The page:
Ruth Stacey’s How to Wear Grunge – Reviewed

Reviewed ByJames Fountain

Ruth Stacy's How to Wear Grunge reviewed by James Fountain. James is a regular contributor to The Blue Nib. He was Born 1979 in Hartlepool, UK, his published works include — Glaciation (Poetry International, 2010) and The Last Stop (original plus, 2018, Runner-Up at Ilkley Literature Festival Pamphlet Competition 2018. James has had individual poems published in The Journal, The Recusant. Dream Catcher and others. He is based in Leeds as a teacher and freelance journalist.

The speaker in Ruth Stacy’s How to Wear Grunge (2018) is a struggling female poet who is heavy, hung-over and coming down. The poems have an intensity driven by the speaker’s emotional problems and alcoholic fixation upon a world made dreary through substance and alcohol dependence.

‘Her Name’, a prose-poem/character outline which reads like an exaggeratedly eccentric Tinder description, ends with world-weary, foot-dragging advice for any pursuers of this kind of dating app: ‘Was any of that true? (Be cynical, doubt the stories.)’ Without wishing to simplify the collection, this could be its mantra. The key word is ‘doubt’. The persona is a deeply regretful female, bemoaning the wasted time, money, relationships – which have all gone into the blender for the sake of another cocktail or drug-fuelled evening.  

The book is connected by echoes. ‘Be Cynical, Doubt the Stories’ is the title of the third poem along from ‘Her Name’. This gives the sense of repeated mistakes, of a pattern which the persona perceives emerging from the carnage of her free time, in which she is not free.

It is no surprise that this volume was shortlisted for the recent Saboteur Poetry Prize. Cunning and daring are on obvious display, two crucial qualities a poet must have to reach a reader. The dedication is morbid: ‘In Memoriam to….(blank for you to fill in)’ – which fits the material. The persona is by turns outrageous, lethargic and self-loathing. 

Stacy experiments with form in an attempt to portray this – sometimes writing in stilted free verse, interspersed with prose poems which often take the form of sorrowful, drunken rambles. Here, internal narrative is characterised by a use of italics, allowing inner truth to surface, such as the final line of ‘Don’t Pry’: ‘I want to know something new, something fresh.

Yet the collection is uneven. Occasionally, Stacey’s message is heavy-handed, as in ‘Fresh Meat’, where the ‘show but not tell’ rule, vital to poetic authenticity, is discarded. The ranting nature of some of these pieces detracts from an otherwise ingenious conception. Edgar Allan Poe’s famous words: ‘music, combined with a pleasurable idea, is poetry’ – is absent in ‘Lecture to Myself’ as it is a lecture: a rant. Those on the receiving seldom find the experience pleasurable:

a thing of beauty is a joy…etc.
Keats knew the power of an unrequited thing
& you could say this is second-hand electric love
yes, you fall in love with people

Although this collection is a portrayal of a tragic anti-heroine, at times we feel as though our noses are being rubbed in the decay. Not enough is made of the romantic macabre and the lure of the darkness enveloping her. What remains is unipolar darkness, with beauty sacrificed. But this poem ends with the most devastating lines of the collection:

truth       she reminds you/me of a period of time
hippy wall hangings & live bands 
smokes, pills, music      when nothing/everything hurt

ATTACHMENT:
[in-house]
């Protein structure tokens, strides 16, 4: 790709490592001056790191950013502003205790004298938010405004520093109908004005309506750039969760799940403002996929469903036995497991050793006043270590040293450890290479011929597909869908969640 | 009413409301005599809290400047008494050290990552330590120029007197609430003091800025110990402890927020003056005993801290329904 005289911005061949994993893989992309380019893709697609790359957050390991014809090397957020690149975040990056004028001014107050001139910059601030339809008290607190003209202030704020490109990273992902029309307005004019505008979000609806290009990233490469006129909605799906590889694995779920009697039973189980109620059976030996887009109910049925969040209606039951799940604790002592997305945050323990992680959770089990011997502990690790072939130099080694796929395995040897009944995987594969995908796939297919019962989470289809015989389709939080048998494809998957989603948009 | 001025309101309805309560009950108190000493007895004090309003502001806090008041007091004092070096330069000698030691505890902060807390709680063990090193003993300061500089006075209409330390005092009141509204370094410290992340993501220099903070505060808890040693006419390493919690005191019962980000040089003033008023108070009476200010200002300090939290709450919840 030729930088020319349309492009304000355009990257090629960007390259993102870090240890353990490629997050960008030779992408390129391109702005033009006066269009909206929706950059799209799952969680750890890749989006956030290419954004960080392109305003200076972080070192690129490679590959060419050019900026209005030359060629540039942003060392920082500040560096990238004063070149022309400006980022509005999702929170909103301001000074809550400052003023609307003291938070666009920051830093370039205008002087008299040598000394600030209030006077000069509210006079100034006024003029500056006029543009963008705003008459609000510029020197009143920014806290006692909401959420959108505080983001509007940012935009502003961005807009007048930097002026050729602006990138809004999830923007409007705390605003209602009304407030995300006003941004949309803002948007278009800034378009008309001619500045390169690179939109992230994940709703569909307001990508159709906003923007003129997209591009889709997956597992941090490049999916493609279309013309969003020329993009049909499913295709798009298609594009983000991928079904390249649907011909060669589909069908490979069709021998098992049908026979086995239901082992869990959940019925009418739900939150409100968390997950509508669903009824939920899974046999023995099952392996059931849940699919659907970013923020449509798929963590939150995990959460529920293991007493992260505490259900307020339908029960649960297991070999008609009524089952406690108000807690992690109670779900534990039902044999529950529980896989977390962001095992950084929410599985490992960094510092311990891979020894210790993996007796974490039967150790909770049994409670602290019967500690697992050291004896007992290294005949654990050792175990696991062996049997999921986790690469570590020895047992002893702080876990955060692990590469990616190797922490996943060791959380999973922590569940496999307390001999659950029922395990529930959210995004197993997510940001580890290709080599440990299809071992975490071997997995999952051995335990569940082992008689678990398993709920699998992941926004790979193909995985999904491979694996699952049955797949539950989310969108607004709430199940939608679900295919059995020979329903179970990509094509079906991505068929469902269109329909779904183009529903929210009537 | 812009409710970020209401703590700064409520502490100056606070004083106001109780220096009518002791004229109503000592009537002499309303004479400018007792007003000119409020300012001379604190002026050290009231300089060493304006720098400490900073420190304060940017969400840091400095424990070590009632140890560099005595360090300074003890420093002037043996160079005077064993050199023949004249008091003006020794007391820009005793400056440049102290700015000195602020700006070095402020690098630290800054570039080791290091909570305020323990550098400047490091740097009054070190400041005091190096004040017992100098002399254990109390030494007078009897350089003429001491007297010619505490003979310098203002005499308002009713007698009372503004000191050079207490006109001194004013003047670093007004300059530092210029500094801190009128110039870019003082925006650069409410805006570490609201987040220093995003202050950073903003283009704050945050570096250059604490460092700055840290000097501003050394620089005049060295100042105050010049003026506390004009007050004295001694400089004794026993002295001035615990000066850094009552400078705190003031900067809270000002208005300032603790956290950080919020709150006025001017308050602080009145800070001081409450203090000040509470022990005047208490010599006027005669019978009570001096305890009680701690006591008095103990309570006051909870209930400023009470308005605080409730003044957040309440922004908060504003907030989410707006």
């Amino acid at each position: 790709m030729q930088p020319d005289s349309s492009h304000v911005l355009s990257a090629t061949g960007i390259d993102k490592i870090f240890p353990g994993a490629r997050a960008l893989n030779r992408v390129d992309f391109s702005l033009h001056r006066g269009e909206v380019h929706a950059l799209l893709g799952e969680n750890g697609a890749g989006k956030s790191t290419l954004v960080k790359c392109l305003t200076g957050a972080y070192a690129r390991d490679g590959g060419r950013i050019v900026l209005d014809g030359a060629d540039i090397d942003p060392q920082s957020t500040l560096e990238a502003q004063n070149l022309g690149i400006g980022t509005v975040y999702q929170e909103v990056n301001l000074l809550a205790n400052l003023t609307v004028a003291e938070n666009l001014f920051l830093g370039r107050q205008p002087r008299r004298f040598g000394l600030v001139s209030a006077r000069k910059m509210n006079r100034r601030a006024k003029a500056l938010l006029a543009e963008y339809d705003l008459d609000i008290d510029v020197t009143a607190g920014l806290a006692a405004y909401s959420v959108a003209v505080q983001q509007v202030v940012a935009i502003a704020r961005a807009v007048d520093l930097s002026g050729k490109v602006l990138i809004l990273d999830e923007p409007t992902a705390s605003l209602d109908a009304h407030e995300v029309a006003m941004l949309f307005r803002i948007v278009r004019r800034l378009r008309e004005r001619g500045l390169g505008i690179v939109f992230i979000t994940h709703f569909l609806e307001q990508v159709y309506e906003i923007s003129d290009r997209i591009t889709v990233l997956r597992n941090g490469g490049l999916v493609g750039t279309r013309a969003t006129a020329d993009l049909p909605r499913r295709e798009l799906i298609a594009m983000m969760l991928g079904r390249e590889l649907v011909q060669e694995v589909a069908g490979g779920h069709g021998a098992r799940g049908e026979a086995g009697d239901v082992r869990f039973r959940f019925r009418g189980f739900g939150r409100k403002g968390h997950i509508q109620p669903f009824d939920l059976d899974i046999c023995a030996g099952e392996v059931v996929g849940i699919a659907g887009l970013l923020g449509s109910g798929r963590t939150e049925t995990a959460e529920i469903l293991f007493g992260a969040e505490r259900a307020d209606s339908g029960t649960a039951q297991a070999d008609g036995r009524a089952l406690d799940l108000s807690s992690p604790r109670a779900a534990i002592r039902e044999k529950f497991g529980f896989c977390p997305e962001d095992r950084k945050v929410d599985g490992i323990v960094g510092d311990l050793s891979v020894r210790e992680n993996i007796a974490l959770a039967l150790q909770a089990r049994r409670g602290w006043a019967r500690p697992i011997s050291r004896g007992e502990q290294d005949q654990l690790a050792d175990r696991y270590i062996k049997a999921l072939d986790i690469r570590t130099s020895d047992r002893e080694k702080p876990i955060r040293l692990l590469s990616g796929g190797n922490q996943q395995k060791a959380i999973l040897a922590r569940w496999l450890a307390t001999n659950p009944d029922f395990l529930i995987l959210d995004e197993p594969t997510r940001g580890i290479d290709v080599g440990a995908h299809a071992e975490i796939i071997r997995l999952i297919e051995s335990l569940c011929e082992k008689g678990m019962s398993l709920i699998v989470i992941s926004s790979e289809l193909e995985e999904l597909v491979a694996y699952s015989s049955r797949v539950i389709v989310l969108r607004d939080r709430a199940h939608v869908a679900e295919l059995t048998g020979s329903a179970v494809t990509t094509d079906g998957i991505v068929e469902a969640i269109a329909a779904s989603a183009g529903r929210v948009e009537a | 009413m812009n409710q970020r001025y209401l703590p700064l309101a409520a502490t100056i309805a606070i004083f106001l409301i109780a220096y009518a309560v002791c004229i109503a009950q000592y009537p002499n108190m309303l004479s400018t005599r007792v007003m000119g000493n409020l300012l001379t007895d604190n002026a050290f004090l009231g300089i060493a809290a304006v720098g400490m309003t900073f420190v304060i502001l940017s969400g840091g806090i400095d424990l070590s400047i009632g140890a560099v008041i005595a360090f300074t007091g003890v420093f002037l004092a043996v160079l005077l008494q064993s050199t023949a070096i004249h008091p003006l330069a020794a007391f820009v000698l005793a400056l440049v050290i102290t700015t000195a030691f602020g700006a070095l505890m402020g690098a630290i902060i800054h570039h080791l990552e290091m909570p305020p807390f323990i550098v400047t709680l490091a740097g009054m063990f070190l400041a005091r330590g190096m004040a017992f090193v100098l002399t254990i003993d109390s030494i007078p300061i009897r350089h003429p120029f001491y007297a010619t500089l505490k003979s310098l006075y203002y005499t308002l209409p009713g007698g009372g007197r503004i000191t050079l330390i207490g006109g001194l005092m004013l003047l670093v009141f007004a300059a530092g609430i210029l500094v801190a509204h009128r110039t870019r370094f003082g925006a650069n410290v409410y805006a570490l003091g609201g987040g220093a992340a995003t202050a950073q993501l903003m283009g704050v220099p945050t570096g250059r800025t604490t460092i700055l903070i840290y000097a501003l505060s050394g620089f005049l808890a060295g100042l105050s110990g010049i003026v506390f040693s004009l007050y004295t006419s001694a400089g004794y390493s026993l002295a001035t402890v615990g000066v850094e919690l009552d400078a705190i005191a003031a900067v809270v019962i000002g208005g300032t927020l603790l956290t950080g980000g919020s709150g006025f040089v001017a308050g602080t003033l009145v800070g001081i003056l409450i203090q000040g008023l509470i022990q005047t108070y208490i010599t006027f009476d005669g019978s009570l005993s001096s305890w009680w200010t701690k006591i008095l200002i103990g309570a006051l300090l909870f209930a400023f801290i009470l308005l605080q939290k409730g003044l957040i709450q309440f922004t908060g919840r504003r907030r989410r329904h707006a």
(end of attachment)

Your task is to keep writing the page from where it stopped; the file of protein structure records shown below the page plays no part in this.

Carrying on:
drinking morning red wine into limb-splayed openness 
wanting to screw her, him, them, everyone 
dressing her up       twisting her     cut-out 
paper doll       compress me again

This is when Stacey’s poetry is at its most powerful – showing us the ‘cut-out/paper doll’ figure, the ‘morning red wine’ having hollowed out her personality to the point where it is throw-away. 
‘Not that, not Vague, a Real Quote, a Real Story’ is also enticing, since it sees Stacey revert back to a concentration on showing the reader the persona’s world: ‘She had a habit of flashing her small tits at anyone […] just to see the flash of surprise in their eyes.’ This use of internal rhyme reinforces the speaker’s commitment to self-degradation and destruction.

With ‘Royalty’, a Rimbaud translation ending with drunken commentary from the speaker, we return to the heavy-handed, the self-pitying. Stacey’s writing is strongest is when the speaker is less self-conscious, the writing is not so stilted, as in the cleverly-titled ‘It’s When the Punctuation Goes, You Know You’re High’:

&words/words are my everything
&these can’t be genuine:
who would write that?
just to melt my mind/*

The experimentation with punctuation and metaphor is a welcome return to invention, though immediately followed by poems lacking this: the title poem begins ‘with big inside pockets for wine’. ‘Give Me Another List’ consists of eight random words the persona has fixated upon.

‘Describe a Picture No-one Else Has Seen’ is another return to form: ‘her slim/arm held up as if celebrating. Scars.’ Showing, not telling. ‘The Worst Thing’ – included in the #MeToo anthology – is Stacy at her best, the tragic entrapment of a young rape victim who: ‘is lonely but dare not wake him up.’ 

This collection is strongest when the poet uses lighter brush strokes. There are two voices at work, that of the intoxicated persona, and the persona en route to intoxication. The intoxicated passages contain spent, overused phrases. Though this mirrors the persona, we want to access her world and mind. The most powerful of these poems examine the cracked world through her inquiring eyes, rather than preach of her error. 

James Fountain

Ruth Stacey’s How to Wear Gringue is published by Knives, Forks & Spoons Press.